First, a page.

Avoid 'Free Public WiFi' Network At All Costs

Dennis Faas's picture

Frequent wireless Internet (WiFi) users are being warned this morning to never click on the network "Free Public WiFi". It's not actually free wireless, but a rogue network that can lead to the infiltration of a system by hackers.

Waiting for a plane several years ago, WiFi security guru Joshua Wright first noticed the "Free Public WiFi" network in an airport. Desperate for a connection, he was drawn to the option, but stopped short to investigate it first.

"I went to connect to an available wireless network and I saw this option, Free Public WiFi," Wright says.

"As I looked more and more, I saw this in more and more locations. And I was aware from my job and analysis in the field that this wasn't a sanctioned, provisioned wireless network, but it was actually something rogue." (Source: npr.org)

"Free Public WiFi" an Ad Hoc Network

Rogue it is. "Free Public WiFi" is not the kind of network that will provide access to the web, but is instead an ad hoc network, which means someone who successfully makes a connection is linking up with another person's PC rather than the Internet. By allowing this connection, a user puts himself at risk; it essentially opens up a gateway to allow a hacker into their computer.

How this issue came to be relates to a long-time Windows XP flaw. When struggling to find an available WiFi network, older versions of the operating system (OS) will initialize an ad hoc network with the same title as the last one to which it made a successful connection. In this case, that network was called "Free Public WiFi," and the name not only sticks, but spreads every time a new person connects. (Source: ciol.com)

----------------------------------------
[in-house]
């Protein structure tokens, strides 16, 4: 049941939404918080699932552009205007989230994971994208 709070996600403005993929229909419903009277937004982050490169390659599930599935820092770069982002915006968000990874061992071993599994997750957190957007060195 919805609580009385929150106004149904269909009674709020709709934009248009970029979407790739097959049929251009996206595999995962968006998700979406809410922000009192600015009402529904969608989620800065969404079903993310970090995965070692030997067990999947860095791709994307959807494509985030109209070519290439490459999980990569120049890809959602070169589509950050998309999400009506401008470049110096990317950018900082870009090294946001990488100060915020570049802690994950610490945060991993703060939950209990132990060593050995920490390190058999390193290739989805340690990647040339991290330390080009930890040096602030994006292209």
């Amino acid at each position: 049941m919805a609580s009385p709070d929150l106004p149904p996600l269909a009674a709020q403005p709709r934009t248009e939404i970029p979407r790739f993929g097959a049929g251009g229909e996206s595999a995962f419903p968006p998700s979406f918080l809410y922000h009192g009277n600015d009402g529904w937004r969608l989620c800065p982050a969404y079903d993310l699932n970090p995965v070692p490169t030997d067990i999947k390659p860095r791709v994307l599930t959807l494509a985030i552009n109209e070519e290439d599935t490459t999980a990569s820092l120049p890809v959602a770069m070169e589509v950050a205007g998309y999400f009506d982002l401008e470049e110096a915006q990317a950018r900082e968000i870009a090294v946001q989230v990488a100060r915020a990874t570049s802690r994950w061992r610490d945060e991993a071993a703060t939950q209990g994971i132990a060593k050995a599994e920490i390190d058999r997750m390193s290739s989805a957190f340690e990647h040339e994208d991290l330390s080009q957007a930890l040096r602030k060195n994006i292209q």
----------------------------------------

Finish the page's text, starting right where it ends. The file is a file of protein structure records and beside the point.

Microsoft Recommends XP SP3, or Win7

Thus, it's easy to see how the issue has spread like wildfire across North America. The problem is, our addiction to the web has grown, and given the growing number of businesses that offer free WiFi access, a lot of us are easily convinced free wireless Internet is no longer too good to be true.

If you're running Windows XP, the best solution to the problem is to upgrade to Service Pack 3, an action Microsoft strongly recommends. That said, the option to upgrade to Windows 7 is also highly recommended -- especially now that it's on sale.

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